Mac OS X Leopard To Be Released On October 26th
I might not be a big Apple fanboy, but I am still impressed by the amount of unique features that go into the Mac OS X operating system. Their next version, doubed Leopard, will be released in a few days on October 26th (maybe along with a new MacBook model) and it sports an amazingly huge list of new features. The following is a list of changes that I really like. There are many more impressive changes listed on the Apple website, but I do not have time to go over all of them. I really suggest that you look over the new features in the Mail and Calendar applications.
I think the best features went into revamping of the desktop, especially the addition of stacks. My desktop gets very cluttered (screenshot will follow later 😉 ), so I have trouble finding the correct file quite often. If Linux had such a stack for all downloads, I would just have to look at it to find the video clip that I just downloaded instead of having to search my whole desktop.
DVD Player Changes
The DVD Player application has gotten an addition that the Linux users enjoyed for millenia, but a simple solution has been missing from the Mac OS X counter part for a long time: the stay on top windows. When I watch a DVD on my computer, I do quite a lot of other work at the same time, but I want my movie visible at all time. Luckily all I have to do is select the stay on top option for the window. Now the users of DVD Player can do the same, all that is left now to do is implement the feature for a generic window.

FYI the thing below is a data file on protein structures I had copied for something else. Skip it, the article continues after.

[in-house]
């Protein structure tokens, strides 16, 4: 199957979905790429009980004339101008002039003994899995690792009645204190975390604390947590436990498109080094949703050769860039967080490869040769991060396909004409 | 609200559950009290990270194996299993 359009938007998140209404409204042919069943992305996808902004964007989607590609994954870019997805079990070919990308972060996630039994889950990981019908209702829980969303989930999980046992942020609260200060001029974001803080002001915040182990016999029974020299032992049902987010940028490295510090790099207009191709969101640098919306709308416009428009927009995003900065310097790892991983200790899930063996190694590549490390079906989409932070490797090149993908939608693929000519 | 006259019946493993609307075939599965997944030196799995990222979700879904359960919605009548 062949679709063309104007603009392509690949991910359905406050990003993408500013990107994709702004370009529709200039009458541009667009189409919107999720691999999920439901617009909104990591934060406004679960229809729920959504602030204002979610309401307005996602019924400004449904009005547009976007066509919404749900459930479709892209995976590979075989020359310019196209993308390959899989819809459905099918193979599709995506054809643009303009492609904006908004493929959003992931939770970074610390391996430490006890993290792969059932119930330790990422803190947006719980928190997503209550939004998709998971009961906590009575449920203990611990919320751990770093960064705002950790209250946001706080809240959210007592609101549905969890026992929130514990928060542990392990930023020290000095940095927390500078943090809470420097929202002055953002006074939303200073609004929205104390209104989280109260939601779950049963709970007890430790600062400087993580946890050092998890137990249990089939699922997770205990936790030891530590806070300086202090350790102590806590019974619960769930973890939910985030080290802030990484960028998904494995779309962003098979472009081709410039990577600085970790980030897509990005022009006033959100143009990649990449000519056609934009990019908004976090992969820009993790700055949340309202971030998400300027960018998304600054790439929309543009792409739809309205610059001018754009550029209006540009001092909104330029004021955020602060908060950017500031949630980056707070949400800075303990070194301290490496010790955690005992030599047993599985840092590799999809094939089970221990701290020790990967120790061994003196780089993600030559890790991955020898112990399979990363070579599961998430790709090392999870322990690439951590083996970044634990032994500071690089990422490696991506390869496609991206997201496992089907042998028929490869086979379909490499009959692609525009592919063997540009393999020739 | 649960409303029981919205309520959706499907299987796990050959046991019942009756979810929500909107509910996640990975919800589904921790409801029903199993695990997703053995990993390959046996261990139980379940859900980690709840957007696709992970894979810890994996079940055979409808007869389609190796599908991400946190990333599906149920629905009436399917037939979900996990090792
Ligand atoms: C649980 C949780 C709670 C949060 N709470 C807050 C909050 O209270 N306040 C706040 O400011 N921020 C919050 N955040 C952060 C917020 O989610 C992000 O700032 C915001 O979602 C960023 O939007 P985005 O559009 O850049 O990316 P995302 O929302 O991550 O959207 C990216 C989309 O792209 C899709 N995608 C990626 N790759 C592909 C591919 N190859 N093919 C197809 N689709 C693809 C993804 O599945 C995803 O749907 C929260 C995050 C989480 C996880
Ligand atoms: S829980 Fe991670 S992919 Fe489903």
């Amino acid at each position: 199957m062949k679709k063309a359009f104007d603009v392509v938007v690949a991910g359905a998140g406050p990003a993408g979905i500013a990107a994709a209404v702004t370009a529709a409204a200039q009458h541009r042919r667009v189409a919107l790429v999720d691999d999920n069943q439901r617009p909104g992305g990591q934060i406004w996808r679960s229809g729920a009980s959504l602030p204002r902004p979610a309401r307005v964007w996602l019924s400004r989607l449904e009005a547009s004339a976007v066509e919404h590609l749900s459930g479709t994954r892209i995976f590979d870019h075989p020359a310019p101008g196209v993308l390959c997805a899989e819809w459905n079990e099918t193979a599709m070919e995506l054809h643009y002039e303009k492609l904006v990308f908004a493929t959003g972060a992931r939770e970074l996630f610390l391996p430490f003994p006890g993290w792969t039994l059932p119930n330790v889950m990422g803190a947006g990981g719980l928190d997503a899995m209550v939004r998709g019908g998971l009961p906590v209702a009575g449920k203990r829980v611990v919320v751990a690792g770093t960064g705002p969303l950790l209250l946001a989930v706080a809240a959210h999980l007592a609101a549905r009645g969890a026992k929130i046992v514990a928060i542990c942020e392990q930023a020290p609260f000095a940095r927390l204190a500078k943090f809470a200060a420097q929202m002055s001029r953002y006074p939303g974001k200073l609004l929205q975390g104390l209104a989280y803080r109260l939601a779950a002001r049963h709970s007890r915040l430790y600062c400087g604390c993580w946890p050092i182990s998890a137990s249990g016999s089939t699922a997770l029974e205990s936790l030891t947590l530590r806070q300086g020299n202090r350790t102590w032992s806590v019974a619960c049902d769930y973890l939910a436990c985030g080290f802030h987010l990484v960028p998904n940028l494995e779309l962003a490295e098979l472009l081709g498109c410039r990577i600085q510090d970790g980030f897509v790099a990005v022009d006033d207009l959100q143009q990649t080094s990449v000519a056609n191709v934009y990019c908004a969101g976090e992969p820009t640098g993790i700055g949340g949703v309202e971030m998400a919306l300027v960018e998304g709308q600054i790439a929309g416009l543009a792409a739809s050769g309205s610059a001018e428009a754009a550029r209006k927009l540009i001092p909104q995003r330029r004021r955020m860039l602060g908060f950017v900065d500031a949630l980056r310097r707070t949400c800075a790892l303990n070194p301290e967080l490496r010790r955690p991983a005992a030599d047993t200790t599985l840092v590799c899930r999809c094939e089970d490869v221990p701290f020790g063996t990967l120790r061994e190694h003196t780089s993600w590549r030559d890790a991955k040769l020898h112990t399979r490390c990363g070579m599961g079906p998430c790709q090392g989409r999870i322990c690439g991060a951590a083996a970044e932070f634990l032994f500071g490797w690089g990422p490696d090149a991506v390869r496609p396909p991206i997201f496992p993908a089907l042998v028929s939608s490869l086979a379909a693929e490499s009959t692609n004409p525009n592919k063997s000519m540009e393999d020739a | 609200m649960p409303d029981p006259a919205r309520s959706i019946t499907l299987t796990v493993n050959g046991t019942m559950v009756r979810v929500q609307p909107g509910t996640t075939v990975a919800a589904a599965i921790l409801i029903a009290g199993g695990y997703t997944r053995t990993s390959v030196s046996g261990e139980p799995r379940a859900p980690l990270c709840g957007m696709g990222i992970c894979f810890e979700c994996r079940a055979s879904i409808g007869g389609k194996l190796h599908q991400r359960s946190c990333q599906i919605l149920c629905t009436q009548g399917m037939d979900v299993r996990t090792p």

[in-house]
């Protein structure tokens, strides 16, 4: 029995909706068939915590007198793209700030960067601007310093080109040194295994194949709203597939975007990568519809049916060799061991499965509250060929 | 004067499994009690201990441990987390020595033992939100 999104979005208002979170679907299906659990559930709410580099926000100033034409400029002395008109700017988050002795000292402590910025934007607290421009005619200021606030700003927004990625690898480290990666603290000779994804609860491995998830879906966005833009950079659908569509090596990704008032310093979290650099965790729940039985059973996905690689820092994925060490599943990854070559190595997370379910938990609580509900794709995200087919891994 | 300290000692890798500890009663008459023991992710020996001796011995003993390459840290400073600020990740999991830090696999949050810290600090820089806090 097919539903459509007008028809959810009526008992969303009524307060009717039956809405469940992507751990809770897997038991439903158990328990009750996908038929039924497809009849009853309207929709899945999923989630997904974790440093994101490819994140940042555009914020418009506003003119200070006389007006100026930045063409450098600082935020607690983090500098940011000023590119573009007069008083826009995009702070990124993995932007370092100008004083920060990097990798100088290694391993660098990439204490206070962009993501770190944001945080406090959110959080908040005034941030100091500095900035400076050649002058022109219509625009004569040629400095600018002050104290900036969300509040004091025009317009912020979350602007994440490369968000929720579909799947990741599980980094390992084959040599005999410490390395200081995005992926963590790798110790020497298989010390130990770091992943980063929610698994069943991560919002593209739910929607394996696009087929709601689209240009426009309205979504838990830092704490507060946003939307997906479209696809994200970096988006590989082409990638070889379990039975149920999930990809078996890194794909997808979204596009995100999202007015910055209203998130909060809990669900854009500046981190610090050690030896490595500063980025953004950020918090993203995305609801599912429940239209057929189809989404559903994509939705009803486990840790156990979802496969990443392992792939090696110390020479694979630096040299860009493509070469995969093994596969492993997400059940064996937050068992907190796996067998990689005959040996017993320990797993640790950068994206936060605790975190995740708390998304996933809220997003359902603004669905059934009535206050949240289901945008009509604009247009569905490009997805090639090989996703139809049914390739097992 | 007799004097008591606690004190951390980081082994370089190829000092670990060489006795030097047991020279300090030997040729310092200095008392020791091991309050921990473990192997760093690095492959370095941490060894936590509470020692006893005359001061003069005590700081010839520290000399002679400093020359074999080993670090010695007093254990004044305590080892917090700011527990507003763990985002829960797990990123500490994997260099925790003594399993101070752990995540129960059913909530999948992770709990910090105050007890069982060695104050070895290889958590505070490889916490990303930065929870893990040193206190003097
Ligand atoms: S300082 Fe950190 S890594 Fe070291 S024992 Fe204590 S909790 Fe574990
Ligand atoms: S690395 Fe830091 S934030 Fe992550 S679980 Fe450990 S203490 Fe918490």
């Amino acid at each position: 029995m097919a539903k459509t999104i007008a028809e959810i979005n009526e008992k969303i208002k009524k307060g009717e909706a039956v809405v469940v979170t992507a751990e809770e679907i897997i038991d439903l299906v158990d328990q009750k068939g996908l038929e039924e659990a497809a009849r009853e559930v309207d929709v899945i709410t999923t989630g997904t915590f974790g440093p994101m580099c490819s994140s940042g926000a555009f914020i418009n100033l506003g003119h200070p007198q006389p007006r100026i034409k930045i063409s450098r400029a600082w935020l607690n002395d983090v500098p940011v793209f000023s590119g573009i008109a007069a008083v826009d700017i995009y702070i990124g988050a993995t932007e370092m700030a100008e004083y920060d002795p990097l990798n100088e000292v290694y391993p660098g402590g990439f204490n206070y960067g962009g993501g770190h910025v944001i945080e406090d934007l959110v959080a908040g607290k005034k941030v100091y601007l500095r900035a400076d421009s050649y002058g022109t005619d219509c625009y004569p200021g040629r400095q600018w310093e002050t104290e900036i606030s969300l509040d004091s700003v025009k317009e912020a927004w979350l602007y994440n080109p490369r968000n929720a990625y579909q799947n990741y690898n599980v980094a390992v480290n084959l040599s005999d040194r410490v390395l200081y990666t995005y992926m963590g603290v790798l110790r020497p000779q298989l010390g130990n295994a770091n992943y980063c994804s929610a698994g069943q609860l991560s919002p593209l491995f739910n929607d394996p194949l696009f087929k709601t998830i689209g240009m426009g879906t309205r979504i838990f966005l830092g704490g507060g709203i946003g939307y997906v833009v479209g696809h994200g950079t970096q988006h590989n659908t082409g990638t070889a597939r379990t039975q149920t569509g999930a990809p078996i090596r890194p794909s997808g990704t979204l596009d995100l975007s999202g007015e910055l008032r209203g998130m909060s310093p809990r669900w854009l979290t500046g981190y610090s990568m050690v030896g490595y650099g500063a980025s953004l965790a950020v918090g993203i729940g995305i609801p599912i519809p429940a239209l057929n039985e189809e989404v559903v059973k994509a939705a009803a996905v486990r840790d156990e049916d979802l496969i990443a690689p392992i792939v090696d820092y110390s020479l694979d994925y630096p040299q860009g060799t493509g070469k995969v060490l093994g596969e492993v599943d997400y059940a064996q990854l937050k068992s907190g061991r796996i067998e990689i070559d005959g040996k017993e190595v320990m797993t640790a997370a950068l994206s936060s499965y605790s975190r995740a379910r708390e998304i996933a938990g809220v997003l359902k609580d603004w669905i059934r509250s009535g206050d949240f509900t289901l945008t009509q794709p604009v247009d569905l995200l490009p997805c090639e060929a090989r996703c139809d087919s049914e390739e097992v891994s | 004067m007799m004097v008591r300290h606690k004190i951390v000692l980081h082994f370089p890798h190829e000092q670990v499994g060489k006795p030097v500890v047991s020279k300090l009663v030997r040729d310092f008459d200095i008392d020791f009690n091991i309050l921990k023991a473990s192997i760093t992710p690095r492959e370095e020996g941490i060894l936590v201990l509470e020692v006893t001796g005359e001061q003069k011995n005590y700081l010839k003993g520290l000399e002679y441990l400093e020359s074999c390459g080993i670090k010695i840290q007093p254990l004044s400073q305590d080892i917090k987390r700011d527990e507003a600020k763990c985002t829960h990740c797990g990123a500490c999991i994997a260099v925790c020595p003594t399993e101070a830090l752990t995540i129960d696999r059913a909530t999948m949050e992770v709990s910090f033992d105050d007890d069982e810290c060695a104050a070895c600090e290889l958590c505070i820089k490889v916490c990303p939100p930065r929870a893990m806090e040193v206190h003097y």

Addition Of Spaces
This is another feature that was copied over from Linux, but nevertheless it is very important. Basically Spaces are virtual desktops, meaning that you can use your computer as if you had multiple monitors. However only one of the monitors is being displayed at a time, but you can use a simple key stroke to switch between them. The advantage of such a setup is simple; if you have a lot of application windows open at the same time, then it is much easier to navigate between them if you group them on separate desktops.